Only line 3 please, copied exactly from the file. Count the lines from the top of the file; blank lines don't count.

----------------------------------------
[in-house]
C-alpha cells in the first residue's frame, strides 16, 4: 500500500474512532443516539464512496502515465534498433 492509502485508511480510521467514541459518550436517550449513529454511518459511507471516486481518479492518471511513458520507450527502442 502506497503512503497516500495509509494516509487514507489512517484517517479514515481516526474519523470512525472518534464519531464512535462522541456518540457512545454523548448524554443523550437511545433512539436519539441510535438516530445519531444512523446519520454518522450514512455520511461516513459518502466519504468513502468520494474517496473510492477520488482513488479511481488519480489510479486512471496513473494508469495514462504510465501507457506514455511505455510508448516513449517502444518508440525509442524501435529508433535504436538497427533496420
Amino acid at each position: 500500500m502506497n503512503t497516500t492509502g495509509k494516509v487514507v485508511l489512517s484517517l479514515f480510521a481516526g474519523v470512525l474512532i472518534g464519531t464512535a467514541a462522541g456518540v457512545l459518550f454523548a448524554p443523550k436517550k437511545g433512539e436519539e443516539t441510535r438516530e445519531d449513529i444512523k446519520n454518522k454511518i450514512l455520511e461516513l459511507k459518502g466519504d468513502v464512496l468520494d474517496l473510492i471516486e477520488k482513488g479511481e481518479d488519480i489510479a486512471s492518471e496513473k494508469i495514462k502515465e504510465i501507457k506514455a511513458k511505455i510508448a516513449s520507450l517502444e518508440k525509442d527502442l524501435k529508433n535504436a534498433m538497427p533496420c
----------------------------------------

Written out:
Amino acid at each position: 500500500m502506497n503512503t497516500t492509502g495509509k494516509v487514507v485508511l489512517s484517517l479514515f480510521a481516526g474519523v470512525l474512532i472518534g464519531t464512535a467514541a462522541g456518540v457512545l459518550f454523548a448524554p443523550k436517550k437511545g433512539e436519539e443516539t441510535r438516530e445519531d449513529i444512523k446519520n454518522k454511518i450514512l455520511e461516513l459511507k459518502g466519504d468513502v464512496l468520494d474517496l473510492i471516486e477520488k482513488g479511481e481518479d488519480i489510479a486512471s492518471e496513473k494508469i495514462k502515465e504510465i501507457k506514455a511513458k511505455i510508448a516513449s520507450l517502444e518508440k525509442d527502442l524501435k529508433n535504436a534498433m538497427p533496420c